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Greater Public Awareness Of Sierra Leone Rights


Greater public awareness of Sierra Leone rights report aim of UN-backed review

Ongoing efforts to implement the findings of Sierra Leone's Truth and Reconciliation Commission (TRC), meant to help heal rifts left by 11 years of bloody civil war, are the focus of a two-day meeting that began today in Freetown under the auspices of the United Nations and the country's main human rights body.

In 2004, the seven-member Commission made a number of recommendations to deal with past abuses and violations and foster reconciliation as the West African nation seeks to consolidate its hard-won peace.

They included the payment of reparations by the Government to amputees and other wounded victims, those who were sexually violated, and the widows and children who suffered deprivation, displacement, or worse between 1991 and 2002.

In determining payment, the panel recommended meeting victims' needs in health, housing, pensions, education, skills training and micro-credit, community reparations and symbolic reparations.

The meeting that began today in the capital aims to review the status of the recommendations, increase greater public awareness about them and facilitate their implementation, according to the UN Integrated Office in Sierra Leone (UNIOSIL), which organized the event together with the national Human Rights Commission and a number of civil society groups.

Addressing the gathering, the Secretary-General's Executive Representative in Sierra Leone noted that the Commission's recommendations "seek to address root causes of the conflict, promote healing and national reconciliation, respond to the human rights needs of the victims of the conflict, address impunity, and prevent a relapse into conflict."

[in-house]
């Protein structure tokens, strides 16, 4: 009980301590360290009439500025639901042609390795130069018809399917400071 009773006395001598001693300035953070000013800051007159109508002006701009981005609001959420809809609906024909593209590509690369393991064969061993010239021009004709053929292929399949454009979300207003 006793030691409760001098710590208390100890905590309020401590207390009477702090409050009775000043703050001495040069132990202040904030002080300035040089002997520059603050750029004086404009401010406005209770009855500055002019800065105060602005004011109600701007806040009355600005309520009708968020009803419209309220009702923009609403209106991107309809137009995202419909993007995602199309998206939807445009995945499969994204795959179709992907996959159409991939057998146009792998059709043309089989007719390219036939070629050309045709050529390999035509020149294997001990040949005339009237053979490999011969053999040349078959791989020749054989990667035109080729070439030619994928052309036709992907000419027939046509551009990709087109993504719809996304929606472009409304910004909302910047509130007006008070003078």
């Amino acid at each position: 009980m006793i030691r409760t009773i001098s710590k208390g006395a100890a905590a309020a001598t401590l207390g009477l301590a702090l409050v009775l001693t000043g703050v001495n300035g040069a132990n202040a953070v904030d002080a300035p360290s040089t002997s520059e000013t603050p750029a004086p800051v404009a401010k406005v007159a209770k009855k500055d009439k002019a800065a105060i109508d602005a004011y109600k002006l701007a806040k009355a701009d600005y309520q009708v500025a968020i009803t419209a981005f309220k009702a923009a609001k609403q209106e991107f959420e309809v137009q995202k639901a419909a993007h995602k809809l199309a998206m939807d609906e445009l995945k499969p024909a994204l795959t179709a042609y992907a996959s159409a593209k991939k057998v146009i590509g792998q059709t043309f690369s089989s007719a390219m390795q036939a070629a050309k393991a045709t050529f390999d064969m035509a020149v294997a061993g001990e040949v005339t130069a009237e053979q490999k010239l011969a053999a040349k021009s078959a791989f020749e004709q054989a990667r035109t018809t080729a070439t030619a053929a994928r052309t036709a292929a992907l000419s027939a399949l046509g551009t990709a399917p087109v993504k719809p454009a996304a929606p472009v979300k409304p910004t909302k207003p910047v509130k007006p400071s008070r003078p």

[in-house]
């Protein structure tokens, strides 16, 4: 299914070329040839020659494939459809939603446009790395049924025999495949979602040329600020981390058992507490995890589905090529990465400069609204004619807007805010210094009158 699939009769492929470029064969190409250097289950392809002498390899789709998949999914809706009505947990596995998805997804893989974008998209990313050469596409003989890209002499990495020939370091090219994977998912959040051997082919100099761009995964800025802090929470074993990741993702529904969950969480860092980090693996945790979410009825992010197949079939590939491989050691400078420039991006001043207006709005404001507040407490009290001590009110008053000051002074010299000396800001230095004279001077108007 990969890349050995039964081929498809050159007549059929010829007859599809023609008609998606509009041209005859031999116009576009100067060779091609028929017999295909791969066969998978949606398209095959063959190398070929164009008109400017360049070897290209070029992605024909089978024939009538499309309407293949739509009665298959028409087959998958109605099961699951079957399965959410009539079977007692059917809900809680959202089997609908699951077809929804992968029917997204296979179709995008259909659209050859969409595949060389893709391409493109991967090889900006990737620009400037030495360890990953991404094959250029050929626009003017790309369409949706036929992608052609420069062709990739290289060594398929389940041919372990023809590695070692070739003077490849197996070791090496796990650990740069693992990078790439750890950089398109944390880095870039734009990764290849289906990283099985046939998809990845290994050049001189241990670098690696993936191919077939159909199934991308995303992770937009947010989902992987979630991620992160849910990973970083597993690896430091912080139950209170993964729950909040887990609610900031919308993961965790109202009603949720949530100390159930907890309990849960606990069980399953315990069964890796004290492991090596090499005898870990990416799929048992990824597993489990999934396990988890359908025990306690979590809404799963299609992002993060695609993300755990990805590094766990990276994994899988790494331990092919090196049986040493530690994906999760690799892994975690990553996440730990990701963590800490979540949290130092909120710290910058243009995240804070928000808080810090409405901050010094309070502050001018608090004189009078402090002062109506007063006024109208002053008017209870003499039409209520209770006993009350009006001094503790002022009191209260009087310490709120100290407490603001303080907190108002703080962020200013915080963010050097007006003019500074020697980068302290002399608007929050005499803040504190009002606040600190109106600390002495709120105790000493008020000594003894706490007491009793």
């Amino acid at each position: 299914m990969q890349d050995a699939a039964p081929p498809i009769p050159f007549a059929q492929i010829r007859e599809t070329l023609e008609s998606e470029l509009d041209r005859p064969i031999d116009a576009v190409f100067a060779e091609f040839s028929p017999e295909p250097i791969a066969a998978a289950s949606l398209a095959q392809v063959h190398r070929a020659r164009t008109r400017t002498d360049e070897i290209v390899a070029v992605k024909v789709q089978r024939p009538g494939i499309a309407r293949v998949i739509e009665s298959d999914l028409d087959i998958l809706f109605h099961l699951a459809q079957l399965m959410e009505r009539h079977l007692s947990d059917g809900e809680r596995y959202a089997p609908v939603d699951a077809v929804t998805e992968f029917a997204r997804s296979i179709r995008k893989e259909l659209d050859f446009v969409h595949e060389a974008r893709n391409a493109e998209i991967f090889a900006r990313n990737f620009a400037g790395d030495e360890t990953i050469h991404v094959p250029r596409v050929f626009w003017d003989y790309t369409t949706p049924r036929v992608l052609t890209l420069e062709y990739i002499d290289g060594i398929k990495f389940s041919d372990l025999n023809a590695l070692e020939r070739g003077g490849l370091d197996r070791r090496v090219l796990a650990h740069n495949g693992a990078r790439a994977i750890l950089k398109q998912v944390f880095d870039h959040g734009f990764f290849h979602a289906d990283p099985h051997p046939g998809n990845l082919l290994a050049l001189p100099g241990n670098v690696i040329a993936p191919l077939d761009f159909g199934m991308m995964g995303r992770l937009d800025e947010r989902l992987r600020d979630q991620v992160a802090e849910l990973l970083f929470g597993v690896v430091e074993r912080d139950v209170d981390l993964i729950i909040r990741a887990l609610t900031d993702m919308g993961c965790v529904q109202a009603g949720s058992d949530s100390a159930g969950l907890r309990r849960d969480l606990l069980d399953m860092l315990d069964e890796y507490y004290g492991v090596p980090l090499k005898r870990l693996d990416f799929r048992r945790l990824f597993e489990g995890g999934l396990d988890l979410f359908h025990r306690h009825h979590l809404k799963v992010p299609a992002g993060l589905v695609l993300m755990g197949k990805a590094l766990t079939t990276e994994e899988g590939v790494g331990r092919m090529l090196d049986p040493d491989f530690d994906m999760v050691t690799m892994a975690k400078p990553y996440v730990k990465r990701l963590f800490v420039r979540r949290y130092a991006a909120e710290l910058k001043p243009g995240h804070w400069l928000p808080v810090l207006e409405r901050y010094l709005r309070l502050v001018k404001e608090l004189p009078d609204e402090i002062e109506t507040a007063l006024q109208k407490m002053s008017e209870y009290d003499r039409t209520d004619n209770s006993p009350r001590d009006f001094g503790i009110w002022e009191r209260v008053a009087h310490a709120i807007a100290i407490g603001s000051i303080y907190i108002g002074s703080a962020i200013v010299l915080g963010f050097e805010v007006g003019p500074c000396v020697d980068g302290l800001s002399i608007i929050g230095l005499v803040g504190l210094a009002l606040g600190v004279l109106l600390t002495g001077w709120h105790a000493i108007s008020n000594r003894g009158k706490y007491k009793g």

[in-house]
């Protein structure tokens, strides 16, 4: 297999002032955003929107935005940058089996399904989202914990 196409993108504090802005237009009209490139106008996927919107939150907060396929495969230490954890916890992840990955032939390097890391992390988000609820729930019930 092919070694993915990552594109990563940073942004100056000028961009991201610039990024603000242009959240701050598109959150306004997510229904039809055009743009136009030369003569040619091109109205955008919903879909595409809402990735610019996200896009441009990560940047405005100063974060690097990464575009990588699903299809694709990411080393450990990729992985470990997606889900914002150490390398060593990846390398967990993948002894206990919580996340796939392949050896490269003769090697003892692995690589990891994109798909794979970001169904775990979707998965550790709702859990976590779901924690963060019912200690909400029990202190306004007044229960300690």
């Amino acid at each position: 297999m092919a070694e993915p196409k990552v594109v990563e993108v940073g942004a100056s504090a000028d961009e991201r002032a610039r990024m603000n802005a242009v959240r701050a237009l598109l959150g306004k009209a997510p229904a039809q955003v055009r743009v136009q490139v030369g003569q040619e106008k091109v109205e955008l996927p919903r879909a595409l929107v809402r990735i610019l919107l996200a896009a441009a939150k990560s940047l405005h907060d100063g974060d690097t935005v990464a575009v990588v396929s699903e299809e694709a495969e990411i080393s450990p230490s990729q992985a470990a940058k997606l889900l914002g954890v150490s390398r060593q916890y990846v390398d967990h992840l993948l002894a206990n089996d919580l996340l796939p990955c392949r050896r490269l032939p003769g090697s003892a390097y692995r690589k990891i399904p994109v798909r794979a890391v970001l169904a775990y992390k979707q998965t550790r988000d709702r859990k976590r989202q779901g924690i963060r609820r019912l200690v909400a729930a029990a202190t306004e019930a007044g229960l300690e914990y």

Victor Angelo, who also heads UNIOSIL, stressed that a genuine foundation for peace, security, economic and social development can only be laid in Sierra Leone if the recommendations are fully implemented.

He added that the UN and the Government have together identified the reparations programme as one of the priority areas for assistance under the UN Peacebuilding Fund, which provides funding to help address the root causes of conflict and facilitate the consolidation of peace. "The outcome of this Conference will be a tremendous assistance in moving forward on this programme," Mr. Angelo stated.

Also in Freetown today, UNIOSIL's Police Section began the first phase of a two-week training programme on traffic management, in collaboration with the Sierra Leone Police.

The programme aims to enhance and facilitate the free flow of traffic, particularly in the capital, as well as to re-organise the entire Traffic Department of the Police Force towards better service delivery.

Speaking at the inauguration of the training, Mr. Angelo noted that in a country like Sierra Leone, where 25 per cent of the population is concentrated in the capital and there are no rail services, people are completely dependent on road networks.

Stressing the vital need to ensure the free flow of traffic on the roads, he pointed out that "traffic congestion not only creates delays and inconvenience, but more importantly it has a direct effect on the national economy due to the loss of productive hours." Therefore, addressing traffic problems is critical to a country's development, as well as to its ability to compete in the global market.

A total of 125 officers across the country will benefit from the training.

ENDS

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